This dive (meant in the kindest way) overlooking Pewaukee Lake offers almost no place to stand comfortably when it’s busy, but you stand, awkwardly, near the bar or the wood-accented, nautical-themed dining room, and just hope that someone gets up and leaves soon. It’s all worth this period of limbo. The crust is like a round, uniformly thin piece of lavosh lavished in toppings that improve when you add “super,” as in Super Special. That’s pepperoni and sausage, black olives and onions, green peppers and mushrooms.
Think of this high-end restaurant and adjacent bar as restored old Cream City brick building meets Ernest Hemingway-esque hunting lodge. The service aims to match the expensive house dry-aged steaks. Steaks are a menu highlight.
“Fine dining” has more than once been pronounced close to death’s door. Despite those claims, there’s still life in the concept. But what constitutes fine dining has changed, in keeping with broader lifestyle trends of the last 15 years or so.
A Friday Fish Fry, a Monday and Tuesday custom Surf and Turf option and we’re there. Sip on a “tutti-frutti” in their screened-in patio during summer while listening to live music and sampling some delicious menu options including Louie’s five-star signature filet.
A modern, plant-based take on bar food at the Shorewood’s former Village Pub. The seasonal menu is printed on the chalkboard and includes a Vietnamese po’boy, Thai grilled steak salad and grass-fed burger.
Shorewood bar Cloud Red (4488 N. Oakland Ave.) stops traffic with its chalkboard menu of casual, veggie-heavy plates. Some dishes are seasonally swapped out. But the Bhel Bowl has caught on so well that it’s never leaving the menu.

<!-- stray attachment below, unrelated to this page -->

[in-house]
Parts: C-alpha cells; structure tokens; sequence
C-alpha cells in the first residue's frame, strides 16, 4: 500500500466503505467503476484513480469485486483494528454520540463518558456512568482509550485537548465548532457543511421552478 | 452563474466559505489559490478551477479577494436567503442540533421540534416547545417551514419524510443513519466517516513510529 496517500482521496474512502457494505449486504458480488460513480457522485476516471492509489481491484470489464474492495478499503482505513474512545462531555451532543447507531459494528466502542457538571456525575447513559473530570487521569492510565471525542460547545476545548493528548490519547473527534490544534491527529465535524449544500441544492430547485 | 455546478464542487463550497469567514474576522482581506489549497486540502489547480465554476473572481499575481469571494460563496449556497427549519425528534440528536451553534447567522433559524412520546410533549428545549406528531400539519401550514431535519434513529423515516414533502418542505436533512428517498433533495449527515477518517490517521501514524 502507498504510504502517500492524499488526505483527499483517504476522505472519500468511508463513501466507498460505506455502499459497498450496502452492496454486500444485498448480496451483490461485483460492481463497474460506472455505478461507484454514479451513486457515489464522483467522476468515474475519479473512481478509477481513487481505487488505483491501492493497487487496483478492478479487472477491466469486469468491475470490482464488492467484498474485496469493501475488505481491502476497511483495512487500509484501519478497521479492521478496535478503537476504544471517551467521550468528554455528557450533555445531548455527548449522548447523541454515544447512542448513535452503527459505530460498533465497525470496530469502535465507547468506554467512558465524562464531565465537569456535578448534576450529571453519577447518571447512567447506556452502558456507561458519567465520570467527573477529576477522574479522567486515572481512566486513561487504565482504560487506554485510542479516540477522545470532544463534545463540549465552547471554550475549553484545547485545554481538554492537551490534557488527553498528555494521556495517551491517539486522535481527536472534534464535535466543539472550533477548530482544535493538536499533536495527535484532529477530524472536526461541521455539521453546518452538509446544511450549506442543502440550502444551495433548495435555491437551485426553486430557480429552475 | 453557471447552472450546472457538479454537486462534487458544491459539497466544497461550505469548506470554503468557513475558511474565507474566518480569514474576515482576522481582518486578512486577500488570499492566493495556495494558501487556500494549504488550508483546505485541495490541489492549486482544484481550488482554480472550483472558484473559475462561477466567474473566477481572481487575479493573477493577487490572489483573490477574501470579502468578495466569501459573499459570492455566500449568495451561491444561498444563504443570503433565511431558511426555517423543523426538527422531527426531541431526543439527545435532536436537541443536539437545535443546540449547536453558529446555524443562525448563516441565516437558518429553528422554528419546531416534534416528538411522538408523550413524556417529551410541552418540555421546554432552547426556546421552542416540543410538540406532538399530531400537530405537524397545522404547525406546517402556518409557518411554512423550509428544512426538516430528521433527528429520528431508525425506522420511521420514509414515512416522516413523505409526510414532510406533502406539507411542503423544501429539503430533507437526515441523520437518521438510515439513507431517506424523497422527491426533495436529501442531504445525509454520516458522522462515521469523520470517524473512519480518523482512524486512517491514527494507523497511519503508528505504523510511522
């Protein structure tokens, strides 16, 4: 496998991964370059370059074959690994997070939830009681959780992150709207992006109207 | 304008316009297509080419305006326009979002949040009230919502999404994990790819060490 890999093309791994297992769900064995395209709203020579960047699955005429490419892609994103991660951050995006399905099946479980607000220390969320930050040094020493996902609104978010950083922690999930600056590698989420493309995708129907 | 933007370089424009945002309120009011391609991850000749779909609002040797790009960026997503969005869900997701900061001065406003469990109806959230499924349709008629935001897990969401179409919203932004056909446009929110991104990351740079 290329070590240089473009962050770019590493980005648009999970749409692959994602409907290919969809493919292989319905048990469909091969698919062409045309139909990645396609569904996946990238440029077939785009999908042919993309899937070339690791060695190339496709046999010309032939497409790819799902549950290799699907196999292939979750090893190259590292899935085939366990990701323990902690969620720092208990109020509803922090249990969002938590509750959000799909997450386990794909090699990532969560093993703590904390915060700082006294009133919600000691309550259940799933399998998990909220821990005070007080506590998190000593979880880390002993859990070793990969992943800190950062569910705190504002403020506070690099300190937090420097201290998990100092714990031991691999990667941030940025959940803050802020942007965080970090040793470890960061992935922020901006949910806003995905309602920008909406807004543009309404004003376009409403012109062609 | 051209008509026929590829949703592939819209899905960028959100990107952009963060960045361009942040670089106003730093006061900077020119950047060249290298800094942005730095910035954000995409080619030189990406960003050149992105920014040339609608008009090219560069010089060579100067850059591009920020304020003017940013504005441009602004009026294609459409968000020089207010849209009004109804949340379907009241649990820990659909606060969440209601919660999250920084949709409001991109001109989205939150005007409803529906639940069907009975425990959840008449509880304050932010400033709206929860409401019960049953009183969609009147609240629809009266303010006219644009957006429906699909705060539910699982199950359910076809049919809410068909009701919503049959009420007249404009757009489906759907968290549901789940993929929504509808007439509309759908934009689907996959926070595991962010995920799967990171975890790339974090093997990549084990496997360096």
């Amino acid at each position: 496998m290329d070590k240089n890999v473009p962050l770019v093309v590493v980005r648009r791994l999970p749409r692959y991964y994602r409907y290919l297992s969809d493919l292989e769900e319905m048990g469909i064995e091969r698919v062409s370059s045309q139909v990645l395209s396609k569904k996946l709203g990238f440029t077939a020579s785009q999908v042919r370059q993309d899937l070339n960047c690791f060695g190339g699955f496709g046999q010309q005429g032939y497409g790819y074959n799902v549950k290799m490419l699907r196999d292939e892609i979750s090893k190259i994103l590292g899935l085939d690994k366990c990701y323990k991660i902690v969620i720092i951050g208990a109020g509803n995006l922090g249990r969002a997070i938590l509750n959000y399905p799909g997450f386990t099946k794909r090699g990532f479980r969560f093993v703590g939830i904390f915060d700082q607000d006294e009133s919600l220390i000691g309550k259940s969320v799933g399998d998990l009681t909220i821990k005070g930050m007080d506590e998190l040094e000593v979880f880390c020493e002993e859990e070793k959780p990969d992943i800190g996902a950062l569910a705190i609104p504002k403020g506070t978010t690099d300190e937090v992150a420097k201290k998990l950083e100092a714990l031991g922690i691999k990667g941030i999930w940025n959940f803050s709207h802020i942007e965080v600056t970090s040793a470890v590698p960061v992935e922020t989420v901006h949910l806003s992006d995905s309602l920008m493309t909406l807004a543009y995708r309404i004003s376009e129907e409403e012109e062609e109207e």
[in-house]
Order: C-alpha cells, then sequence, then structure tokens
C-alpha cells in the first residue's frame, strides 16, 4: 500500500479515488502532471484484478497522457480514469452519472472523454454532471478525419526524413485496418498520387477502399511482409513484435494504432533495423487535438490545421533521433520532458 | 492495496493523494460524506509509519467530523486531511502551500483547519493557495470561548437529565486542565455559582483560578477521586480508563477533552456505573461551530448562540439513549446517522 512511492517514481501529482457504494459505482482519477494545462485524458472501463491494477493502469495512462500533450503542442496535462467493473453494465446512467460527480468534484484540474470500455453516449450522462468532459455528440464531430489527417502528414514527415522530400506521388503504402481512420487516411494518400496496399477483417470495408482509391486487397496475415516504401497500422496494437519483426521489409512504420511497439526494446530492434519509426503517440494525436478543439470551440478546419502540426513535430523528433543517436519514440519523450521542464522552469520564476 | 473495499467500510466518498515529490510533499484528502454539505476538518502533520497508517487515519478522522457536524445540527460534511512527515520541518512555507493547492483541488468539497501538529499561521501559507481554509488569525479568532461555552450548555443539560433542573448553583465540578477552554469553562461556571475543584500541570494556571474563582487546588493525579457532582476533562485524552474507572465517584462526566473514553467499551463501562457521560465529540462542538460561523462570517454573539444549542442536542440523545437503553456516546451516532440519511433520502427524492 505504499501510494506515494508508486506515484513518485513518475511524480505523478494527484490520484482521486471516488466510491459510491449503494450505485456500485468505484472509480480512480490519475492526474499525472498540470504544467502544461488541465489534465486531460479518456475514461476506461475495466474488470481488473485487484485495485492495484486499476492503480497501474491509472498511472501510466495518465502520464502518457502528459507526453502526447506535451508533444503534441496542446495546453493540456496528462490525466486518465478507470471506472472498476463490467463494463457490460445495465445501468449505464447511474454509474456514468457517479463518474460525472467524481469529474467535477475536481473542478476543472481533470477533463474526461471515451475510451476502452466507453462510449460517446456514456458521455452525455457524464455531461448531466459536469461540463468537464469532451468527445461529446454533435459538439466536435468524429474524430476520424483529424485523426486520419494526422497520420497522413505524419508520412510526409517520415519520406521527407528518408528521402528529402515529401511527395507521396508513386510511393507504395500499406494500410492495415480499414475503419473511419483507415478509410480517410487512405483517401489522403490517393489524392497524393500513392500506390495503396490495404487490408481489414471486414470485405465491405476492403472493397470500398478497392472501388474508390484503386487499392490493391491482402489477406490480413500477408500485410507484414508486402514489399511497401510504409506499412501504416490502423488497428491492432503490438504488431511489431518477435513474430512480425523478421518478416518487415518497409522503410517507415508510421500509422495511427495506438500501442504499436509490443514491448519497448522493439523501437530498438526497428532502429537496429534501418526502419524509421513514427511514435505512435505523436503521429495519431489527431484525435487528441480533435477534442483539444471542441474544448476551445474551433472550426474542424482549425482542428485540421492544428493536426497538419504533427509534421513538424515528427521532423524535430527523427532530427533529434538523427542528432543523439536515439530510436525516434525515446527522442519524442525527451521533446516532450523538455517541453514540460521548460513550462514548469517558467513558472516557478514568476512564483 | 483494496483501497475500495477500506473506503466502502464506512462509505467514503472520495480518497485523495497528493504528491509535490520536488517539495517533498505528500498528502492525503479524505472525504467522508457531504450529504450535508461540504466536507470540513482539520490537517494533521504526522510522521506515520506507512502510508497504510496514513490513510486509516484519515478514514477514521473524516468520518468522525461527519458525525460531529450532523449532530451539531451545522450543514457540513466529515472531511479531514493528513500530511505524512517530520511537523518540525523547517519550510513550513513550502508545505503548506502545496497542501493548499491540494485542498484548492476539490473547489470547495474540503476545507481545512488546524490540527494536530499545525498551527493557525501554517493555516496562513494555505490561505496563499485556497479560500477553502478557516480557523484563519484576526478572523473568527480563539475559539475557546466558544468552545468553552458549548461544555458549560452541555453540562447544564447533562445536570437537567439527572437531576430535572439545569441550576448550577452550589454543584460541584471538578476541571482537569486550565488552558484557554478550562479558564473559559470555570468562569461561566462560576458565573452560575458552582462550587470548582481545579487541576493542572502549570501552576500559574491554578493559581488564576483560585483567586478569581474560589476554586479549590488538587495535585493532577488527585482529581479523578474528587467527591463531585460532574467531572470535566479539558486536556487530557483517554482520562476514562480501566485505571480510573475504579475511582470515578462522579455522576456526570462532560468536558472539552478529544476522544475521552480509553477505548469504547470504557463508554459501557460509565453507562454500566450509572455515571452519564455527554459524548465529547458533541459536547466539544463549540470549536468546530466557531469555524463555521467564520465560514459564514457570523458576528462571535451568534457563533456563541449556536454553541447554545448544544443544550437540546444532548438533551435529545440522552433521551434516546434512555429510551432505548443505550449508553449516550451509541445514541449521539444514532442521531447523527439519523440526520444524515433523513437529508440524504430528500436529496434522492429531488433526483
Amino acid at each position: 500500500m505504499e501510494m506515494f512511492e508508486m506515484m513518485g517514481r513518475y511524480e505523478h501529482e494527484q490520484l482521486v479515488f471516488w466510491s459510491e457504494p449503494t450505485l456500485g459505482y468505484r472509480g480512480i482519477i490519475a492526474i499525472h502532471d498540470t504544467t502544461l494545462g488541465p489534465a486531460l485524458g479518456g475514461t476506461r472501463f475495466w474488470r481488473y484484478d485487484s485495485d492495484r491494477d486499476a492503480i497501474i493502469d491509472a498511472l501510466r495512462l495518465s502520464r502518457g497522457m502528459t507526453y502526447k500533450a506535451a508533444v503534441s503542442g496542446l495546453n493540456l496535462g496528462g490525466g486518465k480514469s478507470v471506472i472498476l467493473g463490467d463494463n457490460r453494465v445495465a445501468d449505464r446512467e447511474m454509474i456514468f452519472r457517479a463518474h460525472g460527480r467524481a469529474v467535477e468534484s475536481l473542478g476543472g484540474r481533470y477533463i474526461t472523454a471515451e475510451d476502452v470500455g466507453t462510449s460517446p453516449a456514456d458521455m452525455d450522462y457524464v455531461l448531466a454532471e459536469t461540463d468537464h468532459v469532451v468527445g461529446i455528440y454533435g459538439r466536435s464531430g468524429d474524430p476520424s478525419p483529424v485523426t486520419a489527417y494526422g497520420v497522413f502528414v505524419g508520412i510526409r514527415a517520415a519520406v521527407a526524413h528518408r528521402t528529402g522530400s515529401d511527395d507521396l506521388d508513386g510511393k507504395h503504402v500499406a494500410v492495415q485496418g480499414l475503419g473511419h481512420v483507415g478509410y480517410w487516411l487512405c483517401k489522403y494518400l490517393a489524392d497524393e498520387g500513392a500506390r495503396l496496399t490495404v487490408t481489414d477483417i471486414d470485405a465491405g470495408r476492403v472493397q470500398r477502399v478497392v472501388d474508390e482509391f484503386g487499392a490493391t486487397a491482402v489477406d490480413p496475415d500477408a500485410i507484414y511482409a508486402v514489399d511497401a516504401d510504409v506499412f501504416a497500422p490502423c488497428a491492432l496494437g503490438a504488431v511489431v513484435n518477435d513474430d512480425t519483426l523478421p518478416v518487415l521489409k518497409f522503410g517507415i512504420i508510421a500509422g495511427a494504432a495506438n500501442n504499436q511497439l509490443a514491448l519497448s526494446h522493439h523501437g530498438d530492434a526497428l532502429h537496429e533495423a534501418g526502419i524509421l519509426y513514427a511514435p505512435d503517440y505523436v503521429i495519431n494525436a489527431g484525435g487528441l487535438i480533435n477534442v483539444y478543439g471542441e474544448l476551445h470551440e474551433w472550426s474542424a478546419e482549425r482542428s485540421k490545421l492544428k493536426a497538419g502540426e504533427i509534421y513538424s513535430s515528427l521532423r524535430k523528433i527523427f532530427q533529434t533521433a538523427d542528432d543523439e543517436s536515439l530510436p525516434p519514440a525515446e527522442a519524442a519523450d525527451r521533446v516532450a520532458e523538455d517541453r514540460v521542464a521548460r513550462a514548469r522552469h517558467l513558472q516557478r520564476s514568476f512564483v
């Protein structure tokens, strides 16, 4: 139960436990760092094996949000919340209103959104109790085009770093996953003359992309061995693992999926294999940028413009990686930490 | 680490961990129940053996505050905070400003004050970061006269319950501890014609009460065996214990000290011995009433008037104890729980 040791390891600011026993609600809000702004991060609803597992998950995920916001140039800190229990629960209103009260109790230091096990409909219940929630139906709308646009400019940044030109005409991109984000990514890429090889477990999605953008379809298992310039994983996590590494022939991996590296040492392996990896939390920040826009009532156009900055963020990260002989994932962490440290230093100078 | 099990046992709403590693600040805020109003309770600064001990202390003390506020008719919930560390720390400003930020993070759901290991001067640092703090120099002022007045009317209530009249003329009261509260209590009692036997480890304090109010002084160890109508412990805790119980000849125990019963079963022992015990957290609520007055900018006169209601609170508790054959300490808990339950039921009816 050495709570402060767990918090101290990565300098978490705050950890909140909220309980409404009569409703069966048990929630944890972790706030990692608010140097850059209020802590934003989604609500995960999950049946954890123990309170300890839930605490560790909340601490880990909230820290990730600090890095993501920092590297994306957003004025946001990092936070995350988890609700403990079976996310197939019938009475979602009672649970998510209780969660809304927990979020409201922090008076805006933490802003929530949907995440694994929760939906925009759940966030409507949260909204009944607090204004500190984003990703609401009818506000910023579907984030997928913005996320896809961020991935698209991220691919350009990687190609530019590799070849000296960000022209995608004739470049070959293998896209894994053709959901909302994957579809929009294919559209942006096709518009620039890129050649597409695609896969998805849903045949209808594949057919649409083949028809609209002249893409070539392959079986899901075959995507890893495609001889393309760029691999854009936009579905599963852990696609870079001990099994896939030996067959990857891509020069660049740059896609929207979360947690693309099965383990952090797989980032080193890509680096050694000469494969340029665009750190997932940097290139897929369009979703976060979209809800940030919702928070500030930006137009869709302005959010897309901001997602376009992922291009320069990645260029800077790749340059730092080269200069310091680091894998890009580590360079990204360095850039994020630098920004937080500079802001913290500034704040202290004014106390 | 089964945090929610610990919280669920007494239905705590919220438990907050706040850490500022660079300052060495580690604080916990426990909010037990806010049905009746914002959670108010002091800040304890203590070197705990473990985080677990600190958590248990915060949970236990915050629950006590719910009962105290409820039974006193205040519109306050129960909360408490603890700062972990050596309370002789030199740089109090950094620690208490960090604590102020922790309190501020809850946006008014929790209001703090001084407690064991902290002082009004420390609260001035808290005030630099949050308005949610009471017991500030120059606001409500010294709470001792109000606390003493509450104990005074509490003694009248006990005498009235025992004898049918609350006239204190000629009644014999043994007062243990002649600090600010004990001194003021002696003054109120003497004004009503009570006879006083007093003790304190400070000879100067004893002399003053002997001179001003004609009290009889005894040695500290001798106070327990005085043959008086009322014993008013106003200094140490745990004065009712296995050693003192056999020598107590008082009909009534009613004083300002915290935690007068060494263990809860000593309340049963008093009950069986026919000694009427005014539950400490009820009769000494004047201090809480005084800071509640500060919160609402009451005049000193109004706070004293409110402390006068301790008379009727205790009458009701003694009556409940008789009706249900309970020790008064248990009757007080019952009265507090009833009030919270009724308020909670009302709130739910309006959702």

The center of this open, modern space is a wood-burning hearth, used for everything from bread-baking to roasting meats and fish. High marks for shareable menu items like roasted parsnips, sunflower seed risotto and whole chicken with BBQ carrots. Open for Sat-Sun brunch as well.
When I talked with co-owner Miles Borghgraef by phone a few months before Birch + Butcher’s opening – in Barry Mandel’s North End development on Water Street – the carpentry was finished, light fixtures installed and Borghgraef and his crew were christening the wood- burning hearth at the center of his kitchen.
Former Eddie Martini’s chef Jason Tofte offers up diverse shareable plates – such as friend chicken drumstick and meatloaf and mashed potatoes – in a warm, informal setting.
When Jason Tofte helmed the kitchen of Eddie Martini’s, he suited up in a white chef’s coat, cooked on the line and rarely ventured out to chat with patrons. That changed when the 18-year Tosa steakhouse vet left to run Waukesha’s The Steaming Cup with his wife, Cristina. The Cup came with a sizable built-in clientele, and serving up lattes with hummus wraps required interaction with customers. Read more…